In a church environment the power of what is possible with a media server can elevate the production value of your services to new heights.
Jim Kumorek · March 2, 2018
In my last article I explained what a media server can do. Here, I’d like to give more detail is to how and why they are so useful.
When putting together a video segment that is composited from several clips, or a sound effect that would be created from several separate audio files, you would normally have to prep these pieces in advance and create a media file that can be played back via your presentation software, a CD, an iPod, or some other device.
If the person in charge of your event decides that some aspect of this composited media needs to change, you need to go back to your editing system and make the changes and generate new media. This can be a time-consuming prospect, especially if the systems used to create the media are at another location.
With a media server, the compositing happens in real time when you need it—not in advance.
Your lighting cues control the volume and pan of each audio clip, and how the individual video clips are composited together to make the complete image. If your director wants a change, such as moving one part of a composted image to one side, or changing the volume of one aspect of the sound effect sequence, you just change your lighting cue to accommodate it. So, you can respond almost instantly to a change request from the director. In a church environment where there’s almost never enough prep time, this can be a huge help for things like your Christmas production.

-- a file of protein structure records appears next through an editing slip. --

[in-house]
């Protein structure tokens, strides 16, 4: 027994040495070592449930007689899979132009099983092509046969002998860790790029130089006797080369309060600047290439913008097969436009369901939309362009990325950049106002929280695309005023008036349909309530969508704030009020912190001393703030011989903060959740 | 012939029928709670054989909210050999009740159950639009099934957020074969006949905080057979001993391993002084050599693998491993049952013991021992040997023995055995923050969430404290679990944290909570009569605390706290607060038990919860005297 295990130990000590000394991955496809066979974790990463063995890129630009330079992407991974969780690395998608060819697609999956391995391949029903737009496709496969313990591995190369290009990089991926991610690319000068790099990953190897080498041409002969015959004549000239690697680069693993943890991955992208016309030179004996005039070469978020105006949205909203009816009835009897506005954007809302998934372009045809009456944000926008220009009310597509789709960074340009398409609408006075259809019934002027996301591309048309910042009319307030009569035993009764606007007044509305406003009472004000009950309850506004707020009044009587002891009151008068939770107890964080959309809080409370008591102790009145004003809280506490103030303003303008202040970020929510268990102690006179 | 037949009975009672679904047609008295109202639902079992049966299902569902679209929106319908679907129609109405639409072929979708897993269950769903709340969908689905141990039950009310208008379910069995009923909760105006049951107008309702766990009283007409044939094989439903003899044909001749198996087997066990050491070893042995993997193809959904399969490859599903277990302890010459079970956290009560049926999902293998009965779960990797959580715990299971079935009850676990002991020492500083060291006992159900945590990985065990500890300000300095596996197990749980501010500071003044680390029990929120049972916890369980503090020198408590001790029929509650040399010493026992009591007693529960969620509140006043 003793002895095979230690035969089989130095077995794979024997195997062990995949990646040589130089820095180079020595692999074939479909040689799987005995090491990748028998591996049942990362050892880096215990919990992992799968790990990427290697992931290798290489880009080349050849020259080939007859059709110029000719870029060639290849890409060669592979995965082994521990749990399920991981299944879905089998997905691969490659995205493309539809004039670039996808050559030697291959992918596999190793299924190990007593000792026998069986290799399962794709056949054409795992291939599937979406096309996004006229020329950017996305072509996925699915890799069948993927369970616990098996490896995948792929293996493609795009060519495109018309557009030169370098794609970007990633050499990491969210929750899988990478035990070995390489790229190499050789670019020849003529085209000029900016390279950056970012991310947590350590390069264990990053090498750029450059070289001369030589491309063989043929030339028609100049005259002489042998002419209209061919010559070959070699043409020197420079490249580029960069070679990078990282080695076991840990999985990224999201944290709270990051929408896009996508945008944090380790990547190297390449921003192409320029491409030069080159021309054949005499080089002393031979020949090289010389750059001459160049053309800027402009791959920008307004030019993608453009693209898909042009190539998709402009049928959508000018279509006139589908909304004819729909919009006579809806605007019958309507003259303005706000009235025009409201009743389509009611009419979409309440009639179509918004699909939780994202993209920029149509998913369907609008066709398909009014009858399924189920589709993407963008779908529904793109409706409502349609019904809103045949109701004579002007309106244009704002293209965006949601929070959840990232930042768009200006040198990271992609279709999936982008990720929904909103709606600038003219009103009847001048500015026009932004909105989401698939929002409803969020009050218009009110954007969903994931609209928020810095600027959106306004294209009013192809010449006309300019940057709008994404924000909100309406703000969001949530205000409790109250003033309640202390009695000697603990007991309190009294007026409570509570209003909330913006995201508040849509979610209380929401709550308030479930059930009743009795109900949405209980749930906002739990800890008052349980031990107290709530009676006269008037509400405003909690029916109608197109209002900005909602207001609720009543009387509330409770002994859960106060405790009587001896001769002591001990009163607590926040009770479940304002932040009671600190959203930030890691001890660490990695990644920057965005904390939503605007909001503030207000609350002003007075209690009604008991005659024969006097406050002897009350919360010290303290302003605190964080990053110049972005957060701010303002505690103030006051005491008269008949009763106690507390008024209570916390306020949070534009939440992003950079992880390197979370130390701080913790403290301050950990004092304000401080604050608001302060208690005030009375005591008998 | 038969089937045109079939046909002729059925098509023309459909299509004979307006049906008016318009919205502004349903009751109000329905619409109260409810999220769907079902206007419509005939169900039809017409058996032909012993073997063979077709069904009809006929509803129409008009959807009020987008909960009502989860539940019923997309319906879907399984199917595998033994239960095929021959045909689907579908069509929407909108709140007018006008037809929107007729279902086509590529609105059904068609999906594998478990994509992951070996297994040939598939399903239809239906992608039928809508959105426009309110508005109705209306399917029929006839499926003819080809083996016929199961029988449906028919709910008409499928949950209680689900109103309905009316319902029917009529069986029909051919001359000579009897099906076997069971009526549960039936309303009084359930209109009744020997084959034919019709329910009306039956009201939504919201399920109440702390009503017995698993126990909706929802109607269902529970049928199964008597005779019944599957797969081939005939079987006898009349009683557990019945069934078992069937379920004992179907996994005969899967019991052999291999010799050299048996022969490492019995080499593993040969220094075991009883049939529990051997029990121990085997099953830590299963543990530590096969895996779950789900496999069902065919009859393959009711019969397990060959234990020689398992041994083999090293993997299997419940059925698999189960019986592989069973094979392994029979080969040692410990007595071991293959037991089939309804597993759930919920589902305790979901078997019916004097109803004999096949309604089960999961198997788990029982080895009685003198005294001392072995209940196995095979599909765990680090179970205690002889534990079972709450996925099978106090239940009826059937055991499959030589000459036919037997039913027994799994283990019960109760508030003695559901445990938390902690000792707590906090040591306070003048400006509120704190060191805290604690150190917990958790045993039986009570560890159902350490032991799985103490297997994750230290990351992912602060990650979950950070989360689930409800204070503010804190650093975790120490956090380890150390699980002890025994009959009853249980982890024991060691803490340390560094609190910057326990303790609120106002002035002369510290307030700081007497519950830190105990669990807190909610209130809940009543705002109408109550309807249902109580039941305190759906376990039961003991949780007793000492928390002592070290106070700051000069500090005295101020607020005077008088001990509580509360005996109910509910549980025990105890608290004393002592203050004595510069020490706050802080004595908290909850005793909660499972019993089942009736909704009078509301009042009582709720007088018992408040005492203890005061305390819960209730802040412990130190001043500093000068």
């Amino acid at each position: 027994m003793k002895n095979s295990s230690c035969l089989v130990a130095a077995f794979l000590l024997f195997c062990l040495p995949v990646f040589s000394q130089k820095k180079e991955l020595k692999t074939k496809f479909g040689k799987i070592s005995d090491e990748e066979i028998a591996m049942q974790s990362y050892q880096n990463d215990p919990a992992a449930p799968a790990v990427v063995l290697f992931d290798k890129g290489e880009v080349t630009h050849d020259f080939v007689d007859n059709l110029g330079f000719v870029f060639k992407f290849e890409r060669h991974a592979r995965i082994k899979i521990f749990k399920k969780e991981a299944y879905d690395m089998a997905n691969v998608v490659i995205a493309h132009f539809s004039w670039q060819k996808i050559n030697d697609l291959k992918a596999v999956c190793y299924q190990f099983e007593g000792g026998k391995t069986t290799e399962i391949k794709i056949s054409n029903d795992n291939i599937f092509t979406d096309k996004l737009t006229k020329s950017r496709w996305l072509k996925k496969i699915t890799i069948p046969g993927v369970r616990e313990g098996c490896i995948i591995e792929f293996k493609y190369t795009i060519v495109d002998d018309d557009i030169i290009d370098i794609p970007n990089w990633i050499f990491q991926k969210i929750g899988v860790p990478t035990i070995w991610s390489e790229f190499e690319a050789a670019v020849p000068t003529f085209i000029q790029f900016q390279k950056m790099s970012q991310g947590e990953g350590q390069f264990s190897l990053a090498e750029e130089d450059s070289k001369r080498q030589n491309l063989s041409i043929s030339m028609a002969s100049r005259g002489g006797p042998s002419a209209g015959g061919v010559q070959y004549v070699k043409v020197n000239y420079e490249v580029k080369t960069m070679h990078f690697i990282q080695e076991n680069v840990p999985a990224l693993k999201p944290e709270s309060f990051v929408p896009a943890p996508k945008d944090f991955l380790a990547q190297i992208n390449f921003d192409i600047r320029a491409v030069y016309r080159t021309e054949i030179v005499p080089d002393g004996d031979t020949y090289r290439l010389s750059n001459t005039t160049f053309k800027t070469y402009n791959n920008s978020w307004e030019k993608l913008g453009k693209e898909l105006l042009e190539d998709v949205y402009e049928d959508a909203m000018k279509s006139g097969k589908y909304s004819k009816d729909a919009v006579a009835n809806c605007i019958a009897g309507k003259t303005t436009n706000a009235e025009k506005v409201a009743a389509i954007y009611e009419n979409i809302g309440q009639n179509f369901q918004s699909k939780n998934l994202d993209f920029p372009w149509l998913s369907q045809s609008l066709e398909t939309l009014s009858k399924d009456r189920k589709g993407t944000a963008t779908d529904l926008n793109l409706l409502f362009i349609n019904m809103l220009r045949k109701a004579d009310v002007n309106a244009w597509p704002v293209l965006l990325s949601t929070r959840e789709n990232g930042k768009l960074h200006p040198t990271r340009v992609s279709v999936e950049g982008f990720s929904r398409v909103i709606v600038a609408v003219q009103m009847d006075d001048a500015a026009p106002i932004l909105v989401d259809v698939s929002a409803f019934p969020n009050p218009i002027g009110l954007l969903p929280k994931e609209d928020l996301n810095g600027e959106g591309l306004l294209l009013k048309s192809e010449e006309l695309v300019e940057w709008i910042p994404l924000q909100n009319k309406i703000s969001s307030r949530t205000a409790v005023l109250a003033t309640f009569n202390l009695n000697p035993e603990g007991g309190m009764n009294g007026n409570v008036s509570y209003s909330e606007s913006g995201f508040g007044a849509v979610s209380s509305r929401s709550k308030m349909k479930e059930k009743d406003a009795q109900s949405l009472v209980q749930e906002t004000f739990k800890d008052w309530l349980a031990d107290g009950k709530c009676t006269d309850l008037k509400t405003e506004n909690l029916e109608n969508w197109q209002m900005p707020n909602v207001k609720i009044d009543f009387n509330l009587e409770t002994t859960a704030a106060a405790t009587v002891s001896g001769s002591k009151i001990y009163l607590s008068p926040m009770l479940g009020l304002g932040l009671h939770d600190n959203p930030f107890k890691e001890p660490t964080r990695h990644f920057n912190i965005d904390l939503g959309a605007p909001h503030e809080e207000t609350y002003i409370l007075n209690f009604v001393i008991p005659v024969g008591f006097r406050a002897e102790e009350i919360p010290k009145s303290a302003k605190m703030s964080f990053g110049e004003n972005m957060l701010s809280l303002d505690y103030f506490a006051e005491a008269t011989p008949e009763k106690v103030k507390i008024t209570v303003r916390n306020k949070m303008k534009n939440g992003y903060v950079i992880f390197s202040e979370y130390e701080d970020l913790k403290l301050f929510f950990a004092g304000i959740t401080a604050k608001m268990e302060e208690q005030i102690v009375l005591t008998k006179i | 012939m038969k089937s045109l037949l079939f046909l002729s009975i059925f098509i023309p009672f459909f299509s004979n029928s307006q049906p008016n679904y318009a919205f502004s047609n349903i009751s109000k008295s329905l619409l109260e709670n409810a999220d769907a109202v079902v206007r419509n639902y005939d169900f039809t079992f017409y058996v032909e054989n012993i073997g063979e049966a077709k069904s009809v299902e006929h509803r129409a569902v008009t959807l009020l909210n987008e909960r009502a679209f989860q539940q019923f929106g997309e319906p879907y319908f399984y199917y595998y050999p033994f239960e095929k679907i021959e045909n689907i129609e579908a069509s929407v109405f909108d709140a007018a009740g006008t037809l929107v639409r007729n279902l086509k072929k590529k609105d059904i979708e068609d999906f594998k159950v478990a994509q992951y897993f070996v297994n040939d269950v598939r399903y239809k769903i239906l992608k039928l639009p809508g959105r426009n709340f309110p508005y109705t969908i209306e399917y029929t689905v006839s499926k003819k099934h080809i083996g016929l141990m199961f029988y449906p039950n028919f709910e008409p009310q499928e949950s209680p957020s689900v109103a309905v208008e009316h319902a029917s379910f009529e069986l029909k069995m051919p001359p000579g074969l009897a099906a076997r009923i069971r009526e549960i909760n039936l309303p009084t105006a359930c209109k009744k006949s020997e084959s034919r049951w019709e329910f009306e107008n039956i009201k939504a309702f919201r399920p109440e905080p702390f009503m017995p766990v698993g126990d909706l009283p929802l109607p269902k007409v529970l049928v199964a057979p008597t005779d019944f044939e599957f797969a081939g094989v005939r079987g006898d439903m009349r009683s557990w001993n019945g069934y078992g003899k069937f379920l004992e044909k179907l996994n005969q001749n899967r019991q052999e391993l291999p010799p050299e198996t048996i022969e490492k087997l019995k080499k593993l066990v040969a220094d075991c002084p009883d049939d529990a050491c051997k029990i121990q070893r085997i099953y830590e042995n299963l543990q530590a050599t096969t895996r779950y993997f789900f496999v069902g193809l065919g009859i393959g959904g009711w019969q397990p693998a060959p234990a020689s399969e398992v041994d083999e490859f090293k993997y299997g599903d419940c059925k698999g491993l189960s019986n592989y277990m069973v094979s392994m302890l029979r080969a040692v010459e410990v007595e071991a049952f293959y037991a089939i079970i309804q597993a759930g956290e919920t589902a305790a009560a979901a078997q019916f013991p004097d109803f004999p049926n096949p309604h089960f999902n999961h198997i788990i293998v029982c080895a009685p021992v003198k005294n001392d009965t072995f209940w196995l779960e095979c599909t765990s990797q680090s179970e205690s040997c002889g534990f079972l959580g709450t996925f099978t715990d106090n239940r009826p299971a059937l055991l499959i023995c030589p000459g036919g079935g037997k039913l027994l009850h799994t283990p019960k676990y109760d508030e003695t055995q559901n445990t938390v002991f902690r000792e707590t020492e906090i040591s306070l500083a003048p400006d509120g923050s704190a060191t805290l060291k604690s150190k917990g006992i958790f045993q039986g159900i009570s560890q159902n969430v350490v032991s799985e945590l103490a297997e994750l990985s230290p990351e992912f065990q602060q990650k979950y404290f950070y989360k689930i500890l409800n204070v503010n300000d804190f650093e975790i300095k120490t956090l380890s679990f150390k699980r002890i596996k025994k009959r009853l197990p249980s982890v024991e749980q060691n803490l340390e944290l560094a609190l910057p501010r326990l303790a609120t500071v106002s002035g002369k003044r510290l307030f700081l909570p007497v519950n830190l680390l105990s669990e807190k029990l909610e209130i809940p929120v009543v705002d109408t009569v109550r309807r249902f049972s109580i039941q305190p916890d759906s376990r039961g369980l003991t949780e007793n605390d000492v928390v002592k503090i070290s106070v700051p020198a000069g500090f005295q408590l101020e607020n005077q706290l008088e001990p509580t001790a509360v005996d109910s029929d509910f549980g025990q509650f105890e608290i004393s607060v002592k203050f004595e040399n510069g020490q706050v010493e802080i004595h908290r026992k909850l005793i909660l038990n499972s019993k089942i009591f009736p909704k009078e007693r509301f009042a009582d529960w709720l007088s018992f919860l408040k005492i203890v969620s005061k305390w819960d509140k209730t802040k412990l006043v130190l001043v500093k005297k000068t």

It’s also not uncommon to need to trigger a change in a sound effect or in a visual in time with what’s happening on stage. If you edit components into one sound effect or visual, then the actors need to keep pace perfectly with the media. If they stumble over lines or are merely off a bit, things will go sideways pretty quickly.
However, if it’s all composited together on the fly via the media server, you can trigger the change via a lighting cue as the action unfolds on stage.
An example is worth a thousand explanations, so let’s take a look at one.
A few years ago I did a review of the Arkaos media server, and used it extensively as part of a Christian youth theatre play.